If you've always dreamed of spinning a globe, placing a finger upon it to stop it, and declaring: "That's where we're going on vacation," you need to meet Peter Bellerby. A lifelong fan of maps, Bellerby handcrafted his first globe as a present for his father on his 80th birthday. Today, his company Bellerby & Co. creates limited-edition globes, as well as bespoke versions, and will happily make whatever kind of globe you desire.
Bellerby’s entrance into the world of globes was, in his own words, “Hatched in a pub in [London’s] King’s Cross,” when he decided to make his father’s gift, and to make one for himself at the same time. “It would probably take three, maybe four, months and cost a few thousand pounds,” he remembers thinking at the time.
Reviving something that was becoming a lost art, Bellerby eventually spent 18 months painstakingly researching and rediscovering the techniques of globe-making for himself. During that time, he designed his own world map in Adobe Illustrator, commissioned a Formula One fabricator to make a perfectly spherical mold, and “bribed” a friend [with a globe] to write the program to morph his rectangular map into “gores” – the triangular shapes that fit on to a sphere – before spending over a year applying and aligning the maps by hand.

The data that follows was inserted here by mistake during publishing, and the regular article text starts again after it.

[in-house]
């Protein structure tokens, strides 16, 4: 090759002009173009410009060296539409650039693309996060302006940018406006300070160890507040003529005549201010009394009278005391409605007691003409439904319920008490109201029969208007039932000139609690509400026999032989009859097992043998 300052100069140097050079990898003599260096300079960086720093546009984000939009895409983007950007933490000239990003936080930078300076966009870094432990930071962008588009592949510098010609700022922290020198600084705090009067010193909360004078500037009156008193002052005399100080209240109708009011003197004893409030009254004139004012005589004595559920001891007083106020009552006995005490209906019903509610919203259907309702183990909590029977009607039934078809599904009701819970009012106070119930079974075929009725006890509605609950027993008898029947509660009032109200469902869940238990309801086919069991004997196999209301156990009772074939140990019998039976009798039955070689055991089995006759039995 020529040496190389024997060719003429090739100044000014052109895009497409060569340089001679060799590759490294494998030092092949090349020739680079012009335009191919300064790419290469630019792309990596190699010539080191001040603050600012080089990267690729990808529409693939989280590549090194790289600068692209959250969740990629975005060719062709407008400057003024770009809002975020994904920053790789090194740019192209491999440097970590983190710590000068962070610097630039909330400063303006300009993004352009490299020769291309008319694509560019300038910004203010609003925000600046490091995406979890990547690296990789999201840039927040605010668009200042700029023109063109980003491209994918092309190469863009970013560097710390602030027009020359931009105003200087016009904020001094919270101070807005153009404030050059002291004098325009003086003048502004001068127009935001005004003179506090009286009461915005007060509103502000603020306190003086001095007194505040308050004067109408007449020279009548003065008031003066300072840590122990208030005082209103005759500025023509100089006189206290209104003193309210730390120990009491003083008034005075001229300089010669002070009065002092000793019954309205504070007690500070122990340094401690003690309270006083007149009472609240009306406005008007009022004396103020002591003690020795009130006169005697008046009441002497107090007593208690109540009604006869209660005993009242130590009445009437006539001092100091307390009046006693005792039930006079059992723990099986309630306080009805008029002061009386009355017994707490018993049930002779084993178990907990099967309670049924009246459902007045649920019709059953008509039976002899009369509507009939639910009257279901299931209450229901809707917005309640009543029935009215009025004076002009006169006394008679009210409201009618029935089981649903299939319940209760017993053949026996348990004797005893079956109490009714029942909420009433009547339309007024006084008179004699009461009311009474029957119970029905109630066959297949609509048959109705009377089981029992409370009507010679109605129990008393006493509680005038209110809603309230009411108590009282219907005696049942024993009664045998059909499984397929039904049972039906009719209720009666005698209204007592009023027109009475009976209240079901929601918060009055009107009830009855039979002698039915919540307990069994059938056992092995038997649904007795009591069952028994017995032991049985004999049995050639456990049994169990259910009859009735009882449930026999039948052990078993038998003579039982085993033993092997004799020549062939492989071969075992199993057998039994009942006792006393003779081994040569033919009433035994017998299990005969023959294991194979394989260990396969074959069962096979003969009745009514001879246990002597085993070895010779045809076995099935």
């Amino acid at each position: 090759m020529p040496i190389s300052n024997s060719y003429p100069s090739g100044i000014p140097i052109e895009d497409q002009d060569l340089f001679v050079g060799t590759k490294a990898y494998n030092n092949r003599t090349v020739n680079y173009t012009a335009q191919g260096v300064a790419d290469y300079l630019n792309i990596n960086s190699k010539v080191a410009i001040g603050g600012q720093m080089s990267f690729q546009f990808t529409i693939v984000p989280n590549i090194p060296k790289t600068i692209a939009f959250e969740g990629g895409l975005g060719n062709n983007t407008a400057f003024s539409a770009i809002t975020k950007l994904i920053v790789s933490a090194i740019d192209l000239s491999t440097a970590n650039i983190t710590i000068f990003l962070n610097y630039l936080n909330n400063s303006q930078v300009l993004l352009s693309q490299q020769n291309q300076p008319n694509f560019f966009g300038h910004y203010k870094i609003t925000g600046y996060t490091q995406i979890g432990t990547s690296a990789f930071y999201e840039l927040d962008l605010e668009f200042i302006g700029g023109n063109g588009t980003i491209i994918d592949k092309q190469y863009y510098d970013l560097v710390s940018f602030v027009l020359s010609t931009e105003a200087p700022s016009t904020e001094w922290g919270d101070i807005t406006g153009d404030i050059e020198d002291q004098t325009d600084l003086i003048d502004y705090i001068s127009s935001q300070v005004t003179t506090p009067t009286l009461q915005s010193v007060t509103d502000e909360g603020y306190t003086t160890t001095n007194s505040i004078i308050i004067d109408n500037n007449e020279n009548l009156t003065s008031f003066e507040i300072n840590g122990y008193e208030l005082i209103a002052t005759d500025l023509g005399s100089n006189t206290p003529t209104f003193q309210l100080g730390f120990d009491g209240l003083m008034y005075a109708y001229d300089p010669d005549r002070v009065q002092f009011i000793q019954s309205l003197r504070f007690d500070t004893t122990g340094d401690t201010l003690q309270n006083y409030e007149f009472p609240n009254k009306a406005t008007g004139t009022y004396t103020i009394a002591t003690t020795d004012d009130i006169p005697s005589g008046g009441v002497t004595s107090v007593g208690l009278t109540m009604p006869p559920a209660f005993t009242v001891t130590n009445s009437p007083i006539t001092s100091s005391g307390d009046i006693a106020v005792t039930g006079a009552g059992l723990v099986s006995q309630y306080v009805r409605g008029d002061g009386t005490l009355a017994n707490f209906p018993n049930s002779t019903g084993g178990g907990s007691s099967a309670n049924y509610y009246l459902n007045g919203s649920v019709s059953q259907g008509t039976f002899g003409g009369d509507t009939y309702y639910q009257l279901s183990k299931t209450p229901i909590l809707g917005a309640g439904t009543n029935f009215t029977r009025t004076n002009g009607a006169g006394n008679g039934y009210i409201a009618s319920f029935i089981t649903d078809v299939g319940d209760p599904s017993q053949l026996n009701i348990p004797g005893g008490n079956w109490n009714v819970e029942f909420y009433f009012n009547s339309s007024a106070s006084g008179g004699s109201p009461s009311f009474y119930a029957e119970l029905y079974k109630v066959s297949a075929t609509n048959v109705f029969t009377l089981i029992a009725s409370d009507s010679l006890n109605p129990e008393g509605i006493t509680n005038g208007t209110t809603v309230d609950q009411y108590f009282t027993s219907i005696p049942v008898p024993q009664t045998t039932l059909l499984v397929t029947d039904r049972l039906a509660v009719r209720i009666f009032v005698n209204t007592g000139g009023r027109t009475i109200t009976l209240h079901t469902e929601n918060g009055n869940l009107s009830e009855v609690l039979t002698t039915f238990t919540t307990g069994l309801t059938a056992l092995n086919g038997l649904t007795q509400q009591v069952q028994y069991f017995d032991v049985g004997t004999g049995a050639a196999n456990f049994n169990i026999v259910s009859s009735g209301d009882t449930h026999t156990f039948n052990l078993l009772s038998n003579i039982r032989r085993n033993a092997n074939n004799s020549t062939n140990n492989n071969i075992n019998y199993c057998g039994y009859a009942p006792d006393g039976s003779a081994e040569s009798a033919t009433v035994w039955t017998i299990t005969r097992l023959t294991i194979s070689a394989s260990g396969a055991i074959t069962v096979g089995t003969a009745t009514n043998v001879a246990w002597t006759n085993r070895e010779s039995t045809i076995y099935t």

It is this final element that ignites a particular passion in Bellerby: “There are map-makers who overlap gores to the extent that they wipe out entire countries. Some makers even have latitude lines that look like they have been drawn with a ruler after the map has been pasted on they are so straight. There just seemed little point in spending ages researching a project only to produce a poor-quality finish.”
What had initially started as a labor of love soon became Bellerby's next business venture. In 2012 the company staged the first ever globe exhibition at London’s Royal Geographical Society.
Among the one-off globes Bellerby & Co. has created are a “globe head” for a sculpture of a ballerina by acclaimed artist Yinka Shonibare, which adorns London’s Royal Opera House, and a globe that appeared in Martin Scorsese’s 2011 film Hugo. While such unique creations are a specialty of Bellerby & Co., other models, made bespoke and personalized for each customer, include The Galileo (pictured, which is based on the famous Blaeu globe but with a modern map), and the imposing five-foot-high Churchill. Or for something a little more subtle, mini desk globes start at £999 ($1,535).